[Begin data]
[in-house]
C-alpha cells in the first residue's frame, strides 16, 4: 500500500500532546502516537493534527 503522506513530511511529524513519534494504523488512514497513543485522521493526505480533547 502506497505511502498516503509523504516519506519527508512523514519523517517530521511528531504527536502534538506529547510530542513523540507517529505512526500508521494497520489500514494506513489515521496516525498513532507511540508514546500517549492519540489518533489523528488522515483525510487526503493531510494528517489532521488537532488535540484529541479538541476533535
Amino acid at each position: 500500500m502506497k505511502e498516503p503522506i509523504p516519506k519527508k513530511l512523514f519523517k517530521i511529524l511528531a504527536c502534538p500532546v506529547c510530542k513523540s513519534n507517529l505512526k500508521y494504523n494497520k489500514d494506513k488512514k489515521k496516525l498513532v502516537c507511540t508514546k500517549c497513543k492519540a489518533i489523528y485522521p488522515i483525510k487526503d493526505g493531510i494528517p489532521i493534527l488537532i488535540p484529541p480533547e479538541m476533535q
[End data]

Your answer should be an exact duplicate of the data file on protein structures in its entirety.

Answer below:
[in-house]
C-alpha cells in the first residue's frame, strides 16, 4: 500500500500532546502516537493534527 503522506513530511511529524513519534494504523488512514497513543485522521493526505480533547 502506497505511502498516503509523504516519506519527508512523514519523517517530521511528531504527536502534538506529547510530542513523540507517529505512526500508521494497520489500514494506513489515521496516525498513532507511540508514546500517549492519540489518533489523528488522515483525510487526503493531510494528517489532521488537532488535540484529541479538541476533535
Amino acid at each position: 500500500m502506497k505511502e498516503p503522506i509523504p516519506k519527508k513530511l512523514f519523517k517530521i511529524l511528531a504527536c502534538p500532546v506529547c510530542k513523540s513519534n507517529l505512526k500508521y494504523n494497520k489500514d494506513k488512514k489515521k496516525l498513532v502516537c507511540t508514546k500517549c497513543k492519540a489518533i489523528y485522521p488522515i483525510k487526503d493526505g493531510i494528517p489532521i493534527l488537532i488535540p484529541p480533547e479538541m476533535q